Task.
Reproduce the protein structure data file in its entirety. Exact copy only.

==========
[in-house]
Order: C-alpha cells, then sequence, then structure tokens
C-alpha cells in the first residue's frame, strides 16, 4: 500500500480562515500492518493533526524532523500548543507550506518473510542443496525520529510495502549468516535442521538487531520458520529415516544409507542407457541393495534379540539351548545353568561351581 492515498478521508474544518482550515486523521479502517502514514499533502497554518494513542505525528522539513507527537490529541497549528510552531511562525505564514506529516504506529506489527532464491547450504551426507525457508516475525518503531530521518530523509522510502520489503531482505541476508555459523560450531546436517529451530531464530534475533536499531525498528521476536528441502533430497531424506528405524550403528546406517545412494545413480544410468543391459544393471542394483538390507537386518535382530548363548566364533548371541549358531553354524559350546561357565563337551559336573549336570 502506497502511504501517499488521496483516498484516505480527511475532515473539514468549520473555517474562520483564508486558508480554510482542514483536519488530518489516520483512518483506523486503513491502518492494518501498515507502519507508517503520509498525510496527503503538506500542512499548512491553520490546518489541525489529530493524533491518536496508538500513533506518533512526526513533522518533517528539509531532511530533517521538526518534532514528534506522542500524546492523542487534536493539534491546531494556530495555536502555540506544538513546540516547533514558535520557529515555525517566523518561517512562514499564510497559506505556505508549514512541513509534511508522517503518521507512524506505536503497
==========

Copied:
[in-house]
Order: C-alpha cells, then sequence, then structure tokens
C-alpha cells in the first residue's frame, strides 16, 4: 500500500480562515500492518493533526524532523500548543507550506518473510542443496525520529510495502549468516535442521538487531520458520529415516544409507542407457541393495534379540539351548545353568561351581 492515498478521508474544518482550515486523521479502517502514514499533502497554518494513542505525528522539513507527537490529541497549528510552531511562525505564514506529516504506529506489527532464491547450504551426507525457508516475525518503531530521518530523509522510502520489503531482505541476508555459523560450531546436517529451530531464530534475533536499531525498528521476536528441502533430497531424506528405524550403528546406517545412494545413480544410468543391459544393471542394483538390507537386518535382530548363548566364533548371541549358531553354524559350546561357565563337551559336573549336570 502506497502511504501517499488521496483516498484516505480527511475532515473539514468549520473555517474562520483564508486558508480554510482542514483536519488530518489516520483512518483506523486503513491502518492494518501498515507502519507508517503520509498525510496527503503538506500542512499548512491553520490546518489541525489529530493524533491518536496508538500513533506518533512526526513533522518533517528539509531532511530533517521538526518534532514528534506522542500524546492523542487534536493539534491546531494556530495555536502555540506544538513546540516547533514558535520557529515555525517566523518561517512562514499564510497559506505556505508549514512541513509534511508522517503518521507512524506505536503497